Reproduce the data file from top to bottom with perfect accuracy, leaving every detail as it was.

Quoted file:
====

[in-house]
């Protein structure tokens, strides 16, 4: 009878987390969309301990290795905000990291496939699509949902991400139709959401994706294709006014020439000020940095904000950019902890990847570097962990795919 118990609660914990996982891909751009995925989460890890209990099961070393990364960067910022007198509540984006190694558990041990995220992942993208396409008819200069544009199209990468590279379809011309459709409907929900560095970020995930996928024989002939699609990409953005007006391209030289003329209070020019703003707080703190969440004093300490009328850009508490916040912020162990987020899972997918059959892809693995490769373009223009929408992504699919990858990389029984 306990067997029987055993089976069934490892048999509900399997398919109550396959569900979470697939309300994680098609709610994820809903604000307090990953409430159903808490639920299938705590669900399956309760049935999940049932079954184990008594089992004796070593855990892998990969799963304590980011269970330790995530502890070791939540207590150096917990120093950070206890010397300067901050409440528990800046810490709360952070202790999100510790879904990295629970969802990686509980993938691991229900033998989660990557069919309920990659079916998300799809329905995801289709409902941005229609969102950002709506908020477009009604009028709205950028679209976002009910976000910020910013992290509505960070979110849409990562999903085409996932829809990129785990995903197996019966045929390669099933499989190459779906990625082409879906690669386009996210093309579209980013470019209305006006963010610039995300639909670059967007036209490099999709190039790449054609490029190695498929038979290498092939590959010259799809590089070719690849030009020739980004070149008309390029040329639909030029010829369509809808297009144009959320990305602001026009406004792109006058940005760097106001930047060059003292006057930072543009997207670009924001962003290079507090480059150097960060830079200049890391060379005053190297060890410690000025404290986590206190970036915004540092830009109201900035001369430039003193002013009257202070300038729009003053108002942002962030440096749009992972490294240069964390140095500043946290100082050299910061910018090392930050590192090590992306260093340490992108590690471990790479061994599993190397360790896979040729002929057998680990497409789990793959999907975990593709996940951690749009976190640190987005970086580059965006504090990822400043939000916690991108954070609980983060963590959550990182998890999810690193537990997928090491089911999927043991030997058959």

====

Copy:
[in-house]
């Protein structure tokens, strides 16, 4: 009878987390969309301990290795905000990291496939699509949902991400139709959401994706294709006014020439000020940095904000950019902890990847570097962990795919 118990609660914990996982891909751009995925989460890890209990099961070393990364960067910022007198509540984006190694558990041990995220992942993208396409008819200069544009199209990468590279379809011309459709409907929900560095970020995930996928024989002939699609990409953005007006391209030289003329209070020019703003707080703190969440004093300490009328850009508490916040912020162990987020899972997918059959892809693995490769373009223009929408992504699919990858990389029984 306990067997029987055993089976069934490892048999509900399997398919109550396959569900979470697939309300994680098609709610994820809903604000307090990953409430159903808490639920299938705590669900399956309760049935999940049932079954184990008594089992004796070593855990892998990969799963304590980011269970330790995530502890070791939540207590150096917990120093950070206890010397300067901050409440528990800046810490709360952070202790999100510790879904990295629970969802990686509980993938691991229900033998989660990557069919309920990659079916998300799809329905995801289709409902941005229609969102950002709506908020477009009604009028709205950028679209976002009910976000910020910013992290509505960070979110849409990562999903085409996932829809990129785990995903197996019966045929390669099933499989190459779906990625082409879906690669386009996210093309579209980013470019209305006006963010610039995300639909670059967007036209490099999709190039790449054609490029190695498929038979290498092939590959010259799809590089070719690849030009020739980004070149008309390029040329639909030029010829369509809808297009144009959320990305602001026009406004792109006058940005760097106001930047060059003292006057930072543009997207670009924001962003290079507090480059150097960060830079200049890391060379005053190297060890410690000025404290986590206190970036915004540092830009109201900035001369430039003193002013009257202070300038729009003053108002942002962030440096749009992972490294240069964390140095500043946290100082050299910061910018090392930050590192090590992306260093340490992108590690471990790479061994599993190397360790896979040729002929057998680990497409789990793959999907975990593709996940951690749009976190640190987005970086580059965006504090990822400043939000916690991108954070609980983060963590959550990182998890999810690193537990997928090491089911999927043991030997058959």